A charming old popular song says "It's only a paper moon hanging over a cardboard sky." That metaphor goes through my mind as I reflect on my experience at the LDStorymakers conference this past weekend. That's LDS story makers. I don't know why the cutesy way of writing it. Maybe that's what attracted some of the air kissing wannabes I saw there. Networking is one thing but I saw so much sucking up you'd have thought it was a lemon festival. Among about 450 people from Utah, Idaho, California, Arizona and Colorado, I knew three. I wanted to be a part of this group because I'm a writer, I'm LDS, I've been married 40 years, and so I write about being LDS and being married. That's what my writing teachers always taught me – write what you know. And I thought that's probably what motivated everybody else to be there.
However, I'm not a mainstream LDS writer, and perhaps that's why I felt alien. At meals and in conference lectures, people very often introduced themselves as writers of science fiction, mystery/suspense, fantasy, historical fiction, Young Adult (YA) fiction, or romance. I didn't hear another person introduce themselves as a writer of contemporary drama. In fact, I didn't even know that's what I wrote until I interviewed with an editor from an LDS publishing company who said that's what he'd call it. The best part about that is I have less competition and potential for a bigger place in my own genre.
All or most of these writers are aiming at commercial success on the national scene, not that there's anything wrong with that, but I have a different view of my purpose. I write LDS fiction for a general adult LDS audience because I have something to say to them. I particularly appreciated Anita Stansfield's discussion of her life as a writer, the sacrifices she's made, and coming from someone whose 47th book will soon be out, that was important. It was particularly pleasing to hear her refer to her talent as a gift. Obviously she has respect for it, and that respect has driven her career. I don't read everything she writes, but I was impressed with that attitude.
On the other hand, I heard nationally successful writers discuss only the need, or not, for an agent, and the circuitous twists on the road to success. No references to gifts or reverence for their talents. The contrast with Anita's attitude was stark. There was something a bit smug about them, something of the "nyah, nyah, I made it and you didn't" from a few of them. Presenters who give their spiel with a "Gol, how can you be so stupid as to not know this" tone were more than a little abrasive.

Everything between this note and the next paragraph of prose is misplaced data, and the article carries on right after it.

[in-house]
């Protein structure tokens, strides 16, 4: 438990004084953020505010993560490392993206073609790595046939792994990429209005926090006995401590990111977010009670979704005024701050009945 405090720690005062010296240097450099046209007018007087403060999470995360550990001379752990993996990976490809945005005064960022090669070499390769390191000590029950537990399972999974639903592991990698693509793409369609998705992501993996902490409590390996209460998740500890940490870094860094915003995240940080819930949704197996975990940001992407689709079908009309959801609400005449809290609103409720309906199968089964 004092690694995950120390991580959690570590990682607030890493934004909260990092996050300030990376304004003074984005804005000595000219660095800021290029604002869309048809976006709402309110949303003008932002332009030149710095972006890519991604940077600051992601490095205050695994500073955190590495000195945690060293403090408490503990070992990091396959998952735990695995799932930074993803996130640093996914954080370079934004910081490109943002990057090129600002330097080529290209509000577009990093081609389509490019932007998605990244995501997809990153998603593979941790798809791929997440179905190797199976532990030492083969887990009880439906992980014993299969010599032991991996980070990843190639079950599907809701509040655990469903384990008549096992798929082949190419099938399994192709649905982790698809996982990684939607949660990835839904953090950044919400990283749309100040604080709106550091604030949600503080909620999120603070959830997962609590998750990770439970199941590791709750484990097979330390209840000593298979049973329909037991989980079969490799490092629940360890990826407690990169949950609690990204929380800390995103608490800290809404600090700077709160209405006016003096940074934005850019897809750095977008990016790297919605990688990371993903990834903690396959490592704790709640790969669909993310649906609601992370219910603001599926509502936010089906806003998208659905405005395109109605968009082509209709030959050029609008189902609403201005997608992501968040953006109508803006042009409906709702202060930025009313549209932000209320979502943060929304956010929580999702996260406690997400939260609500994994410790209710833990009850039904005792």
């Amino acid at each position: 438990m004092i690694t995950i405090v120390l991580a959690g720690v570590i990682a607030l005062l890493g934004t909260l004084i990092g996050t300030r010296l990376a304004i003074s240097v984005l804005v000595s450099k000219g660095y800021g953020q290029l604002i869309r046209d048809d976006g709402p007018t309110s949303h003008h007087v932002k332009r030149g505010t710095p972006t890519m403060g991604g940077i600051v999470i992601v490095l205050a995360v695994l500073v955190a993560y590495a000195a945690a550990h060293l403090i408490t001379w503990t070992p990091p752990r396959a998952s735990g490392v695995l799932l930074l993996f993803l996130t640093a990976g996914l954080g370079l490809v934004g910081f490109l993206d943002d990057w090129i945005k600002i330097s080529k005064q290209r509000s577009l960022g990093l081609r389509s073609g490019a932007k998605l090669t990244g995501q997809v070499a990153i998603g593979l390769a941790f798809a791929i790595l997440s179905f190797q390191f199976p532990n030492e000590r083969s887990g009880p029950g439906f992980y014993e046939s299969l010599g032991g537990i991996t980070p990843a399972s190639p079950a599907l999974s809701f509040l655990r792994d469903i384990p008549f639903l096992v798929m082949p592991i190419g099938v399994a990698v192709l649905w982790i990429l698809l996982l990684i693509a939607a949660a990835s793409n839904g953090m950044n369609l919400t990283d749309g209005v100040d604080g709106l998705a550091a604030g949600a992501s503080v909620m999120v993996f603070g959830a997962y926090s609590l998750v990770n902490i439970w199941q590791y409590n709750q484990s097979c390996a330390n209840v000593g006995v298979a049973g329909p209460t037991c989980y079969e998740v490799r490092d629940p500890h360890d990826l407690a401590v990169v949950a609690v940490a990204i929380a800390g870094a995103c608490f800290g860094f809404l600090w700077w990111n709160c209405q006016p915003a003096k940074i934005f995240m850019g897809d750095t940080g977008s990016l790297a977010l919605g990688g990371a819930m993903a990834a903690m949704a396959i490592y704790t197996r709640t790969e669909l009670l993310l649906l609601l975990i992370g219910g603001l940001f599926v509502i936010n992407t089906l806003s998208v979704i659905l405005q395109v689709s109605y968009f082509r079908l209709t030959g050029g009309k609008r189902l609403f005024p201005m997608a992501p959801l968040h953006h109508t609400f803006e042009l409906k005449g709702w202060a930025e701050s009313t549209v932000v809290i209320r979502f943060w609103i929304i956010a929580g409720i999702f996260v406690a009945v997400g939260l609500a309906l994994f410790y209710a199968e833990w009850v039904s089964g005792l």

This whole idea of writing for a particular niche audience is new to me. When I was in college, one of my writing teachers said, "If what you write is good enough, your work will find an audience." Consequently, I had no answer for an editor I interviewed with several years ago who asked me who my audience was. I didn't understand the question. I write for people who read LDS fiction, particularly adults. In fact, a male friend of mine who has read my contemporary fiction particularly enjoyed it because it wasn't like most of the books out there that are loosely referred to as "women's fiction." I hate that designation. Men who read what women read are more likely to understand the women around them.
That same editor asked me why I write, and my answer – "I can't NOT write" – apparently wasn't good enough. My books were rejected by his company. But I have never stopped thinking about the question because some day I hope to come up with a satisfactory answer. I write because, like Anita Stansfield, I have a gift and not to use it would be a sin, regardless of market trends. I write because I have a story to share with my LDS people. I write because I can't edit what I say once I've said it. (That's why I can write brilliant dialog.) I write because I love the language. I write because it's thrilling to make both sides of my brain work together.
And so I go back to my own basic motivation: When LDS lives and marriages are falling apart all around us in an environment where values are slowly corroding, why are we writing about vampires and the housewife from Orem who's secretly a CIA agent and saves the world while still getting her visiting teaching done? I'm just sayin'.
Ultimately, the irony of art is that it IS only a paper moon hanging over a cardboard sky, but the story that takes place there tells vitals truths about life, exposes significant insights, and gives readers Aha! moments they might not get anywhere else. Artists create an artificial place populated with artificial people in order to reveal truth to real people in the real world. I love irony. That's good enough for me.
By the way, after reading the first five pages of my manuscript and and discussing it with me for ten minutes, the editor at Covenant asked me to submit the entire manuscript. That made up for everything else about the conference that didn't sit well with me. But now I'm chewing my fingernails for the next few weeks until I find out what the verdict is going to be. I hope they agree with me that this is a book whose time has come.